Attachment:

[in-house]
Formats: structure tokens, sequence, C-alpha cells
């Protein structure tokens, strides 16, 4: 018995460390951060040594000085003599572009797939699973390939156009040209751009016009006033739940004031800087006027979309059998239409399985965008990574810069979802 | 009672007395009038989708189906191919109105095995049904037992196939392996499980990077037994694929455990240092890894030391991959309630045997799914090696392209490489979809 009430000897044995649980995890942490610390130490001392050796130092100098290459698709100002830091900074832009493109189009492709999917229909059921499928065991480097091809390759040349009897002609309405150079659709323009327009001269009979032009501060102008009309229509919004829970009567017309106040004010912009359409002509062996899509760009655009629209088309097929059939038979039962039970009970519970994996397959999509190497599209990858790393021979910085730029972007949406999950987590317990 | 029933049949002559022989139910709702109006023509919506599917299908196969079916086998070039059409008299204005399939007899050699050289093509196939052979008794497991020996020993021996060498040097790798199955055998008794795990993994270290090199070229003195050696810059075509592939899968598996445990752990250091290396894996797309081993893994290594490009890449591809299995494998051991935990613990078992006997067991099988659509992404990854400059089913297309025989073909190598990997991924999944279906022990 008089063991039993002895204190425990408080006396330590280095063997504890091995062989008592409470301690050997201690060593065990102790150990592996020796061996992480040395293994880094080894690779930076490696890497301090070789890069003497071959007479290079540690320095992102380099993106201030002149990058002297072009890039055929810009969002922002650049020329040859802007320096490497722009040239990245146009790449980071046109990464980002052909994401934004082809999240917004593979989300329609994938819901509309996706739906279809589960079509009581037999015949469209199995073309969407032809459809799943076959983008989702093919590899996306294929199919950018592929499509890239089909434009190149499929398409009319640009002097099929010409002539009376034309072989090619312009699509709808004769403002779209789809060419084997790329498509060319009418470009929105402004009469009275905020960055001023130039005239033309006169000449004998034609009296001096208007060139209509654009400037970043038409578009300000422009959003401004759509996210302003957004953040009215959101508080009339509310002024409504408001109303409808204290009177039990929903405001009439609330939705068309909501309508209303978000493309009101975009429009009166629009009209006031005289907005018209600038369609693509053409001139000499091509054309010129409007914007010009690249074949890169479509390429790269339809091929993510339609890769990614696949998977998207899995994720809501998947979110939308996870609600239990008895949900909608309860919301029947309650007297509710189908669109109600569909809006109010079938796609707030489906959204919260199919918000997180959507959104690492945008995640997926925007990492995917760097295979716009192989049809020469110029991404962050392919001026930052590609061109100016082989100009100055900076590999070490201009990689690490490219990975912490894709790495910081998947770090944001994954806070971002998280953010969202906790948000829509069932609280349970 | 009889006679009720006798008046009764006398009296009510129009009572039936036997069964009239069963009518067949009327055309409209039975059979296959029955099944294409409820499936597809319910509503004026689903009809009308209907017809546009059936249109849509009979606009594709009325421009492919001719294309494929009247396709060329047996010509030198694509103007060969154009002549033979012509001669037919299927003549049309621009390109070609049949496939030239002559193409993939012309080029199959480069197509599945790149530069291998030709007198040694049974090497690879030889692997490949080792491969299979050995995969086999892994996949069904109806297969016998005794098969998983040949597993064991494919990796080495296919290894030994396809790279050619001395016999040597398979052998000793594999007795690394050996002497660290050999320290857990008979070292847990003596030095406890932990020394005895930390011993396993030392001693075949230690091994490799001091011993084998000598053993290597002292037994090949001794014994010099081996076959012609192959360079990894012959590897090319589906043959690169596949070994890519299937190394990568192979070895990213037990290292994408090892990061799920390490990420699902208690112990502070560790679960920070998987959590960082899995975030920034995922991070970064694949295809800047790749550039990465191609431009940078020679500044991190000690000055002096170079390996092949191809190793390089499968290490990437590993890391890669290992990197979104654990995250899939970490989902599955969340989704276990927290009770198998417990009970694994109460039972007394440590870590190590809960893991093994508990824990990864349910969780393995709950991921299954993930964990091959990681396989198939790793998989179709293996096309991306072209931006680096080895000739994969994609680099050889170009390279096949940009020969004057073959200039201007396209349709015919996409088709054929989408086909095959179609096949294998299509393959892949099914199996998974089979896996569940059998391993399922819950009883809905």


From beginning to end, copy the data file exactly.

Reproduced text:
[in-house]
Formats: structure tokens, sequence, C-alpha cells
């Protein structure tokens, strides 16, 4: 018995460390951060040594000085003599572009797939699973390939156009040209751009016009006033739940004031800087006027979309059998239409399985965008990574810069979802 | 009672007395009038989708189906191919109105095995049904037992196939392996499980990077037994694929455990240092890894030391991959309630045997799914090696392209490489979809 009430000897044995649980995890942490610390130490001392050796130092100098290459698709100002830091900074832009493109189009492709999917229909059921499928065991480097091809390759040349009897002609309405150079659709323009327009001269009979032009501060102008009309229509919004829970009567017309106040004010912009359409002509062996899509760009655009629209088309097929059939038979039962039970009970519970994996397959999509190497599209990858790393021979910085730029972007949406999950987590317990 | 029933049949002559022989139910709702109006023509919506599917299908196969079916086998070039059409008299204005399939007899050699050289093509196939052979008794497991020996020993021996060498040097790798199955055998008794795990993994270290090199070229003195050696810059075509592939899968598996445990752990250091290396894996797309081993893994290594490009890449591809299995494998051991935990613990078992006997067991099988659509992404990854400059089913297309025989073909190598990997991924999944279906022990 008089063991039993002895204190425990408080006396330590280095063997504890091995062989008592409470301690050997201690060593065990102790150990592996020796061996992480040395293994880094080894690779930076490696890497301090070789890069003497071959007479290079540690320095992102380099993106201030002149990058002297072009890039055929810009969002922002650049020329040859802007320096490497722009040239990245146009790449980071046109990464980002052909994401934004082809999240917004593979989300329609994938819901509309996706739906279809589960079509009581037999015949469209199995073309969407032809459809799943076959983008989702093919590899996306294929199919950018592929499509890239089909434009190149499929398409009319640009002097099929010409002539009376034309072989090619312009699509709808004769403002779209789809060419084997790329498509060319009418470009929105402004009469009275905020960055001023130039005239033309006169000449004998034609009296001096208007060139209509654009400037970043038409578009300000422009959003401004759509996210302003957004953040009215959101508080009339509310002024409504408001109303409808204290009177039990929903405001009439609330939705068309909501309508209303978000493309009101975009429009009166629009009209006031005289907005018209600038369609693509053409001139000499091509054309010129409007914007010009690249074949890169479509390429790269339809091929993510339609890769990614696949998977998207899995994720809501998947979110939308996870609600239990008895949900909608309860919301029947309650007297509710189908669109109600569909809006109010079938796609707030489906959204919260199919918000997180959507959104690492945008995640997926925007990492995917760097295979716009192989049809020469110029991404962050392919001026930052590609061109100016082989100009100055900076590999070490201009990689690490490219990975912490894709790495910081998947770090944001994954806070971002998280953010969202906790948000829509069932609280349970 | 009889006679009720006798008046009764006398009296009510129009009572039936036997069964009239069963009518067949009327055309409209039975059979296959029955099944294409409820499936597809319910509503004026689903009809009308209907017809546009059936249109849509009979606009594709009325421009492919001719294309494929009247396709060329047996010509030198694509103007060969154009002549033979012509001669037919299927003549049309621009390109070609049949496939030239002559193409993939012309080029199959480069197509599945790149530069291998030709007198040694049974090497690879030889692997490949080792491969299979050995995969086999892994996949069904109806297969016998005794098969998983040949597993064991494919990796080495296919290894030994396809790279050619001395016999040597398979052998000793594999007795690394050996002497660290050999320290857990008979070292847990003596030095406890932990020394005895930390011993396993030392001693075949230690091994490799001091011993084998000598053993290597002292037994090949001794014994010099081996076959012609192959360079990894012959590897090319589906043959690169596949070994890519299937190394990568192979070895990213037990290292994408090892990061799920390490990420699902208690112990502070560790679960920070998987959590960082899995975030920034995922991070970064694949295809800047790749550039990465191609431009940078020679500044991190000690000055002096170079390996092949191809190793390089499968290490990437590993890391890669290992990197979104654990995250899939970490989902599955969340989704276990927290009770198998417990009970694994109460039972007394440590870590190590809960893991093994508990824990990864349910969780393995709950991921299954993930964990091959990681396989198939790793998989179709293996096309991306072209931006680096080895000739994969994609680099050889170009390279096949940009020969004057073959200039201007396209349709015919996409088709054929989408086909095959179609096949294998299509393959892949099914199996998974089979896996569940059998391993399922819950009883809905």